Racism, Sexism, and Intersectional Social Justice

Between sessions of the 2020 Pirate Congress, I made some statements about intersectional social justice being racist/sexist as hell. It was then later suggested that I had to have done some major mental gymnastics to reach such a conclusion. I’ve been meaning to make a thread like this for a while anyway, so here… we… go.

Racism is prejudice or discrimination based upon race. Similarly, sexism is prejudice or discrimination based upon sex.

I fully expect that some people will disagree with such definitions, but we will get back to that.

A definition for intersectional social justice is a little harder to pin down, as often websites devoted to such will skip right over that and just go on about how they’re devoted to fighting racism, sexism, and other injustices. But nonetheless, sources can be found.

Intersectionality is a framework for analysing the world based upon identity groups, such as race and sex, and how those groups interact to form discrimination and privilege. Intersectional social justice is using that analysis to favour and punish people to try and correct the perceived discrimination and privilege.

The following quote from that last link from Investopedia is quite telling:

In modern practice, social justice revolves around favoring or punishing different groups of the population, regardless of any given individual’s choices or actions, based on value judgements regarding historical events, current conditions, and group relations.

Some of you may already see how the ideology is inherently racist and sexist, as its very basis involves discriminating and being prejudicial about race and sex. But some others are probably going to respond that I’m interpreting things in the worst possible light. So let’s go over some concrete examples:

  • This is an article about racial discrimination in Harvard University’s admissions process, done in the name of increasing diversity.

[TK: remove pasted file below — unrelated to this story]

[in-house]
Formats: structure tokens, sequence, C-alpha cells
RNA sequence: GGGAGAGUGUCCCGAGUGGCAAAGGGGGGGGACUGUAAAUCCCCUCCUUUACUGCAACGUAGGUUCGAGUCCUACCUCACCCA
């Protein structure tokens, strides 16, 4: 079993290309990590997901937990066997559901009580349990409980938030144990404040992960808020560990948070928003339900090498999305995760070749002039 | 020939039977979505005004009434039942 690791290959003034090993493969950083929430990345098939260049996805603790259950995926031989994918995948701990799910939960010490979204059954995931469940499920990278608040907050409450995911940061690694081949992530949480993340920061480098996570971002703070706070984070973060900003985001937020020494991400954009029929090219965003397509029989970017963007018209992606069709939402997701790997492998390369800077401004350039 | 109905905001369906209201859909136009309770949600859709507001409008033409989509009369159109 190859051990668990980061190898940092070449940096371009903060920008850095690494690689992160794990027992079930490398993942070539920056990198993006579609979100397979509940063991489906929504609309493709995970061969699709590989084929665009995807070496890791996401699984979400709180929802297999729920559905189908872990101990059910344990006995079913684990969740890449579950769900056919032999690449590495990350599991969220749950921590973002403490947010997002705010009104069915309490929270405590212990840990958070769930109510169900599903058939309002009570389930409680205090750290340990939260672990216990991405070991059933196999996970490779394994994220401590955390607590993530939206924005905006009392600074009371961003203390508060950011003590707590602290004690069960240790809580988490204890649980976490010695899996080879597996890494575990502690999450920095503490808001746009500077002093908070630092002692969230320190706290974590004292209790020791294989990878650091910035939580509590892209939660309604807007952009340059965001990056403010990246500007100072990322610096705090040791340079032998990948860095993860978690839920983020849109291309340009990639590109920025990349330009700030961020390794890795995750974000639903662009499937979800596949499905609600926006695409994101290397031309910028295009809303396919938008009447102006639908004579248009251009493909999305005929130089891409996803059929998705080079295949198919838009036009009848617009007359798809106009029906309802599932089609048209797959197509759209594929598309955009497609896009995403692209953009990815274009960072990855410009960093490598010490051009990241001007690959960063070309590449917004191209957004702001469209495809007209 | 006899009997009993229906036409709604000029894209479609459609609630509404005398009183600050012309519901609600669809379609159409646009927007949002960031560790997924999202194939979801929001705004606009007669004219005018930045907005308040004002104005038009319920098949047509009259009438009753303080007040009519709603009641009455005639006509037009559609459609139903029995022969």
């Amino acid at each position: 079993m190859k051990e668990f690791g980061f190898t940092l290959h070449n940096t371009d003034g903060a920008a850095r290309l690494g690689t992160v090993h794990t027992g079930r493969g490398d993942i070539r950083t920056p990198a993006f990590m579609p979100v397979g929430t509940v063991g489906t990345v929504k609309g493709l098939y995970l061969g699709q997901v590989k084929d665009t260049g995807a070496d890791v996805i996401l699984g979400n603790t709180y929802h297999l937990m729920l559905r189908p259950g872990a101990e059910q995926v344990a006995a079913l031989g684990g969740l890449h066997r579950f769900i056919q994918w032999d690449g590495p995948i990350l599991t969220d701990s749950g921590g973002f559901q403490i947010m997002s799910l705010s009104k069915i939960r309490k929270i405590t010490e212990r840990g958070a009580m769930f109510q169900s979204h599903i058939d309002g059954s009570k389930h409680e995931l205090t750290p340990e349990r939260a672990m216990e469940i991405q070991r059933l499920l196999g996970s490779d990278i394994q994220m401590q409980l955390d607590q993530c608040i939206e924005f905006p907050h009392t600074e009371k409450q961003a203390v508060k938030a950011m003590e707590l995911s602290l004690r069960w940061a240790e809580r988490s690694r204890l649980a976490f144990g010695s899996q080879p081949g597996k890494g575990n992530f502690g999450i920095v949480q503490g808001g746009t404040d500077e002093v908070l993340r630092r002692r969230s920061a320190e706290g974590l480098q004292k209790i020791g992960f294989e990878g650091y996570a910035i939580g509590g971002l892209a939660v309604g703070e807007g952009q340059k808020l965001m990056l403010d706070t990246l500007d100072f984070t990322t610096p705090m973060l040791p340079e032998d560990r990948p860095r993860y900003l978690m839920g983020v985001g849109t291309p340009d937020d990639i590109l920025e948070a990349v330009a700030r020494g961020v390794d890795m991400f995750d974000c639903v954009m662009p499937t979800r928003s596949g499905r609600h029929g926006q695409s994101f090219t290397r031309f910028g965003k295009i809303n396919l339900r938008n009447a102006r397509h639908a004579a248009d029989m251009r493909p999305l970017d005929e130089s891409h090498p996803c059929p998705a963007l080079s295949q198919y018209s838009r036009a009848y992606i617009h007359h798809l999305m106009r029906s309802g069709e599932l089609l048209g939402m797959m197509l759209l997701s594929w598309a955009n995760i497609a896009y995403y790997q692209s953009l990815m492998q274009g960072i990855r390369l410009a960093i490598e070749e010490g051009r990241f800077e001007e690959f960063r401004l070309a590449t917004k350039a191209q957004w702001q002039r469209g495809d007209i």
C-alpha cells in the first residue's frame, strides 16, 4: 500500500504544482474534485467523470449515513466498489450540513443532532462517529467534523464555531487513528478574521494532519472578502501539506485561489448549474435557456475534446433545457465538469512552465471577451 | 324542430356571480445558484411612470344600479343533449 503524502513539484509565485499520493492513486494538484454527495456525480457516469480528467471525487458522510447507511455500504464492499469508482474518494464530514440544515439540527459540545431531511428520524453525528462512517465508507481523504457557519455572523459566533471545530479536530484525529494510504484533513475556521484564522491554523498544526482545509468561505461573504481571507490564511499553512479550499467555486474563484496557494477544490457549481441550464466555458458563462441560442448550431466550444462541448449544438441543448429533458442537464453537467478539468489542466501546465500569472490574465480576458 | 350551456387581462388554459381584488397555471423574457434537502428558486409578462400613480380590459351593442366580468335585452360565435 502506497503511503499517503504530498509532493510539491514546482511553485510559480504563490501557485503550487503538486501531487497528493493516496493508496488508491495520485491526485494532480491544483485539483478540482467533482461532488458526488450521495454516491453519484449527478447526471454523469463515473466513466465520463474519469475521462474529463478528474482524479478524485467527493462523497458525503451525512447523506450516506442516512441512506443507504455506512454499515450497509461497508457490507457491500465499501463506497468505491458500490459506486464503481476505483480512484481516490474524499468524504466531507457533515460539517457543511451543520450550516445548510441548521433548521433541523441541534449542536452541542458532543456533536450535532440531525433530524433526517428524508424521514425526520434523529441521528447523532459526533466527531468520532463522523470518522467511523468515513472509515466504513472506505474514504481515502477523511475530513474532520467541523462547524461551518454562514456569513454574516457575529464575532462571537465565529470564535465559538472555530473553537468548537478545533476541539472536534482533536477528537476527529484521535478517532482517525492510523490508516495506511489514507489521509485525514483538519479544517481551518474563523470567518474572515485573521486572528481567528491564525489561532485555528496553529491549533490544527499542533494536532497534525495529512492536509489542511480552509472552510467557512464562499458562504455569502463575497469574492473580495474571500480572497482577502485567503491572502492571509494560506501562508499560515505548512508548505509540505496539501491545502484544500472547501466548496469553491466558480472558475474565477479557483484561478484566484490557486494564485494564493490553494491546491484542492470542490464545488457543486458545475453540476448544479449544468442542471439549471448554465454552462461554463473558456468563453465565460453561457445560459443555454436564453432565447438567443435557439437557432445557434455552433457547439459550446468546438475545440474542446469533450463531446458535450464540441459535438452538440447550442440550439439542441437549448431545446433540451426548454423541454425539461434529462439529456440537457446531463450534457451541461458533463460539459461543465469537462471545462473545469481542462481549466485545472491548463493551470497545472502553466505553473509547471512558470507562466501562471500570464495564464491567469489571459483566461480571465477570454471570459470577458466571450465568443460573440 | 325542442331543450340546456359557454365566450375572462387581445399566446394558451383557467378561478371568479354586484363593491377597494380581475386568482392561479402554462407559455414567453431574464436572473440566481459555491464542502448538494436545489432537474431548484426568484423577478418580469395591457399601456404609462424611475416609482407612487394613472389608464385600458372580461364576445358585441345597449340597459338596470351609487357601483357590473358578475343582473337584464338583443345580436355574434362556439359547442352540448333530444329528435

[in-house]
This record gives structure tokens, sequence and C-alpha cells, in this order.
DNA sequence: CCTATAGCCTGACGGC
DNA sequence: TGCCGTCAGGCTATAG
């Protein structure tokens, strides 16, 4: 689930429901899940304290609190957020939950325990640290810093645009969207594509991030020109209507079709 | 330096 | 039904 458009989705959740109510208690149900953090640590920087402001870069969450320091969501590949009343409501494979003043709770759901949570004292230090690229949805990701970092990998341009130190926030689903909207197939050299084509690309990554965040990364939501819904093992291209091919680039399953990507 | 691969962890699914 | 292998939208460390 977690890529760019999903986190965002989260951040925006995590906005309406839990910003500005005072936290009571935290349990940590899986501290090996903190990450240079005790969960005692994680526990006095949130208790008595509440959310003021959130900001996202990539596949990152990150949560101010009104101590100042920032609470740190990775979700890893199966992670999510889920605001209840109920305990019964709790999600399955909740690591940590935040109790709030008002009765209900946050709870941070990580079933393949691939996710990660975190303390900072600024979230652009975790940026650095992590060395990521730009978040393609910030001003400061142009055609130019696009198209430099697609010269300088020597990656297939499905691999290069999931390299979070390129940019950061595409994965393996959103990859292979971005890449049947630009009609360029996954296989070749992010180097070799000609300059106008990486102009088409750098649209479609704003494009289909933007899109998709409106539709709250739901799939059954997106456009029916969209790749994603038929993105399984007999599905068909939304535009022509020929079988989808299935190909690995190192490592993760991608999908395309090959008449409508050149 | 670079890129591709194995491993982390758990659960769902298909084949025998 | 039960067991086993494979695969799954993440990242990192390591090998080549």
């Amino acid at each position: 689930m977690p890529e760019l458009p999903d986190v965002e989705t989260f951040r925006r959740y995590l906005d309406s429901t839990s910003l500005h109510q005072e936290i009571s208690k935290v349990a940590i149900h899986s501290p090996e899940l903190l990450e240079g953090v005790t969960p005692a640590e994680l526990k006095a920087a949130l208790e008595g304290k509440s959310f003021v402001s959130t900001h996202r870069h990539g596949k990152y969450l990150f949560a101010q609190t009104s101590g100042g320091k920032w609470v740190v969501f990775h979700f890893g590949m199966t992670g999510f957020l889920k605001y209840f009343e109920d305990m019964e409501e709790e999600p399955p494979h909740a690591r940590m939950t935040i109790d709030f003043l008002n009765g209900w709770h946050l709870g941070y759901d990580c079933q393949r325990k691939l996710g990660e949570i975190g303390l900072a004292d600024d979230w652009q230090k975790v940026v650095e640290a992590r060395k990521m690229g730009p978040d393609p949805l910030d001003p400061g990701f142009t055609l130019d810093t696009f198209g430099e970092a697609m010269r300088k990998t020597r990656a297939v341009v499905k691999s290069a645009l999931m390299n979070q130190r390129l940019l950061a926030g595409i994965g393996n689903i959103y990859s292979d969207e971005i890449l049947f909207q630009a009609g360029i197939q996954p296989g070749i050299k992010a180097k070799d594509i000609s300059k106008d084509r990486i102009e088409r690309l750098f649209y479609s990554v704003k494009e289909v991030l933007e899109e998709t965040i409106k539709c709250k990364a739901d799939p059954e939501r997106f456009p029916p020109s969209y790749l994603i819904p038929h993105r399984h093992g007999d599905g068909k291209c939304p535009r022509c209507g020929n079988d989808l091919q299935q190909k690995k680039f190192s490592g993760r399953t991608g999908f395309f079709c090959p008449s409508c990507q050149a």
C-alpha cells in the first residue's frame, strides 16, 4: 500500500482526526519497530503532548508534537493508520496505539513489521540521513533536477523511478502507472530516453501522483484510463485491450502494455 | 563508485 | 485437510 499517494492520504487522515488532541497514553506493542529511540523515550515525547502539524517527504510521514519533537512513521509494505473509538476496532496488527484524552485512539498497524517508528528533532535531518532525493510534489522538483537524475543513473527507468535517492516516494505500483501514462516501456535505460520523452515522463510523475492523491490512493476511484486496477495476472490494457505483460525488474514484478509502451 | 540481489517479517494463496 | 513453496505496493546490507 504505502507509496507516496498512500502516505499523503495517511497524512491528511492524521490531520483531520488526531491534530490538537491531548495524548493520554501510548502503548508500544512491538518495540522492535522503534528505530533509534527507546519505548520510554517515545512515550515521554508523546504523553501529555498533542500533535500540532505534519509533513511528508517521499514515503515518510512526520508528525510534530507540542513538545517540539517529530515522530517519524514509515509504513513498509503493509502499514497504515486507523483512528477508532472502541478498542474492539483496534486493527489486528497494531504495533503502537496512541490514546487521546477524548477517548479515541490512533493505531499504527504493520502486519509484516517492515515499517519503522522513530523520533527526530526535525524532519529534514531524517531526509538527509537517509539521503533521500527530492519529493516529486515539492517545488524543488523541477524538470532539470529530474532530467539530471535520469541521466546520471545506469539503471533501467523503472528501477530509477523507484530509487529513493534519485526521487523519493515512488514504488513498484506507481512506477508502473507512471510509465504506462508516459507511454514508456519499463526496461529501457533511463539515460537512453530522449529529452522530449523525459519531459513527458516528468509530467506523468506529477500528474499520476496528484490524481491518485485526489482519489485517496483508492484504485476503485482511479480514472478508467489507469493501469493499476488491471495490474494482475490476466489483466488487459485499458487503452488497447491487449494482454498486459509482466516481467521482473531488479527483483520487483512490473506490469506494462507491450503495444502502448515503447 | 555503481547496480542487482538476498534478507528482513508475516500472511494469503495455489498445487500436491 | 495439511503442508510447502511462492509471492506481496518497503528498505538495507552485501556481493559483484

• This is an article about a blatantly racist job advertisement for the BBC, also done in the name of diversity.
  • This is a video by Tim Pool, a youtube journalist and centrist political commentator on USA politics. In the video he goes over several cases of social justice activists implementing and defending racial segregation.
  • Here is an article about a Melbourne restaurant that explicitly charged more to male patrons because they were male, in the name of feminism and social justice. I have questions about how this was even legal under Australian law, but they’ve apparently since gone out of business so those concerns may be moot.
  • Recently, as in June 2020 recently, the state legislature of California passed ACA-5 which, if it passes the general election ballot in November, will repeal Proposition 209. Prop 209 was a constitutional amendment that prohibited the California state government from discriminating on the basis of race, sex, or ethnicity in employment, contracting, and education. The response to this attempted repeal of 209 from those who support social justice has been resounding approval.
  • Then, there is this… thing going on in Seattle. I have trouble finding appropriate words for this, so I’ll just let that link speak for itself.

Closer to home, there are the occasional casually racist/sexist comments that pop up on here. Always either dismissing what someone else has to say on the basis of race/sex, or suggesting that we need more of some particular race/sex as members as if that somehow matters or makes a difference as to the quality of discussion. And always by those who buy into intersectional social justice.

Now getting back to those definitions. The reason why I expect some people to disagree with the supplied definition of racism is because a lot of social justice activists like to define it so that it’s impossible to be racist towards white people, as detailed in this article. It can be summarised as the idea that “racism = power + privilege”. That idea can apparently be traced back to some activists in the 1970s through 1990s who essentially were in denial about their own racism and wanted to make everything about race. PSA Sitch has a pair of videos (here and here) that cover that in detail. I do NOT expect people to actually watch those, as they are quite lengthly, but I include them for the sake of completeness if anyone is interested.